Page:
Derick Smith is revealing in each piece his Kunstwollen2 ‘art will’ preferring a tactile vision3 more than any singular visual notion. His colours have a specific consistency to offer a sculptural vision in continuous development, a sequence of organic metamorphosis that we are constantly following up with a subverted expectation.
Furthermore, he eludes any category of abstract painting, what remains is the intention to understand the progression, the lines which are connecting the aesthetic and empathy in Derick’s oeuvre. His artworks are an expression of pure visibility4, and they are emphatically eliciting an aesthetic message of unity and beauty. It is due consideration to be open and free to receive this message as an epiphany of the Einfühlung5(literally ‘empathy’) transferred by the artist in his artworks.
That energy is enshrined in each drop and revealed through his brushstrokes, marks or pieces of clay released by the dynamic vibration of each selected colour and material that give a concrete lift to Derick’s artwork. His connection with the surrounding energies that he is transferring to his painting reveals references to artists from the past. During the classical tradition, it was common for artists to invoke the muses to get inspiration for their pieces. Now we are in the presence of a contemporary artist who is no longer invoking Mnemosyne or her daughters to get his inspiration, but an authentic independent artist. Derick is constantly collecting images, elaborating those visual stimuli and stirrings to transfer them into a vibrant combination of colours and matters. Moreover, the importance of the matter and the relation of clay as a biblical and traditional material is unavoidable. Clay is the perfect material to mould and impress fingerprints and energies. Often, an artist acts as a creator, able to impart his vital energy to give life to an inanimate object. In this case, again, Derick Smith reinterprets the tradition by imprinting dynamic energy to each piece as an artist that wants only to invite people to be connected with and feel part of his work. Everyone is invited to see through his paintings, being receptive and aware of moving beyond superficial appearances to get to the essence of the matter.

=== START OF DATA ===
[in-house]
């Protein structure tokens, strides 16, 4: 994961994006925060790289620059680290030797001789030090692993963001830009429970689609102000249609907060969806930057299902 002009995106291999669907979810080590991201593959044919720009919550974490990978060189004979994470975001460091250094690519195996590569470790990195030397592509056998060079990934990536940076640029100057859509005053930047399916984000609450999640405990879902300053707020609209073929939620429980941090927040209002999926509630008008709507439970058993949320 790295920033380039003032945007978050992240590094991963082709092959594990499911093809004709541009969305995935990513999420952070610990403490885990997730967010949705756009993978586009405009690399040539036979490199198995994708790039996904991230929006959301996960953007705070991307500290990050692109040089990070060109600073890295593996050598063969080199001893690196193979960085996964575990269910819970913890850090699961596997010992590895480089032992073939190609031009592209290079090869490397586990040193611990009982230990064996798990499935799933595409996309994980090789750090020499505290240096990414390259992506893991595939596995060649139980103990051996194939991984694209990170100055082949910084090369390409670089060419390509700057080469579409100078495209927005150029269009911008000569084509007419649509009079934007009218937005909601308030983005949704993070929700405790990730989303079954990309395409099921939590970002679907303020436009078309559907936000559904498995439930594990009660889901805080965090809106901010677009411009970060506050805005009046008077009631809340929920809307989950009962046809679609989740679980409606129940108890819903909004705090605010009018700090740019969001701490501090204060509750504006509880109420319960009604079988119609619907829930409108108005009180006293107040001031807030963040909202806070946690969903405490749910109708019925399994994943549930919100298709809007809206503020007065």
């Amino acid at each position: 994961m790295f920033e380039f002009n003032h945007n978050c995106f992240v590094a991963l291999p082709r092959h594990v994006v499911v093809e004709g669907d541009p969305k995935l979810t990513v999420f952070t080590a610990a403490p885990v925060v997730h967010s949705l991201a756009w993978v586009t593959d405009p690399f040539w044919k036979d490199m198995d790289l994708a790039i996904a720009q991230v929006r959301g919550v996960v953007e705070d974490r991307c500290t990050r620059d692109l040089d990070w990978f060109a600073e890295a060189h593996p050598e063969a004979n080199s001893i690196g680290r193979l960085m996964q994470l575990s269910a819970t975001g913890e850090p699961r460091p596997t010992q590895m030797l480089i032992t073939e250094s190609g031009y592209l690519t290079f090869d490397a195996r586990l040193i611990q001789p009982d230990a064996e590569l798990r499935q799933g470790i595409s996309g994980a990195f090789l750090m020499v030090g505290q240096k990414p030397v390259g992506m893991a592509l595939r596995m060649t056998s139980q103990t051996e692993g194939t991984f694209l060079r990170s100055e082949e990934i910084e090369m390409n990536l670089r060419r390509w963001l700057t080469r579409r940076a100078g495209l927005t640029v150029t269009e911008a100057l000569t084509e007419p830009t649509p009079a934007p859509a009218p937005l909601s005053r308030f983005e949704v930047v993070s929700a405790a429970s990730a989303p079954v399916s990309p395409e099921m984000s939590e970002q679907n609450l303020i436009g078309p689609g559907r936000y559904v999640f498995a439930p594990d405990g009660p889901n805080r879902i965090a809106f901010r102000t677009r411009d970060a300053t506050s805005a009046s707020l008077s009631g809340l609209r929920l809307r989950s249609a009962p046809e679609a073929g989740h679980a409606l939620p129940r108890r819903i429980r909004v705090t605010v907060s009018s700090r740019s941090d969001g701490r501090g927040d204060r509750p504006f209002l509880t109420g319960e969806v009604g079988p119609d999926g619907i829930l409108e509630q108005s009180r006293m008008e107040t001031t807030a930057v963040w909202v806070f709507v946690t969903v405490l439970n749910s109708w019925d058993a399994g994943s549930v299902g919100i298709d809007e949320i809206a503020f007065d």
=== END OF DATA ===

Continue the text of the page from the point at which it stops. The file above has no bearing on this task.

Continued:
His notebooks and his diligent approach to the material are testament to his constant research into the soul of matter. Craft elements like plywood, cardboard and many other cheap materials are basically the elements used in his pieces, but this doesn’t mean that these objects have less value than a ‘finished’ piece since they represent the real essence of his art. They are the core of a bigger process that discloses a sense of unity between his research and practice. They reveal a symbiotic process of the organic flow of his art, and his integrity and interest in reducing the complexity of the process to minimalism.
Derick Smith’s art is a free flow of energy and creativity, there are no barriers or physical boundaries in his work since he has the freedom to use any material as a support and to play with space, opening new alternatives and original realities free to float in an illusionary dimension. His work opens new spheres of space and time, of perception and intuition where we are all invited to take part in, walking with the artist and embracing the awakening of senses.
1 Marshall McLuhan, Understanding Media: The Extensions of Man, 1964.
2 Alois Riegl, Late Roman art industry, 1901.
3 See Adolf Hildebrand, The problem of form in painting and sculpture, 1893.
Alois Riegl, Historical Grammar of the Visual Arts, 1966.
Maurice Merleau-Ponty, Phenomenology of Perception, 1945.
4 See the theories postulated by Konrad Fiedler, Adolf Hildebrand and Hans von Marées.
5 Robert Vischer, On the Optical Sense of Form: A Contribution to Aesthetics, 1873.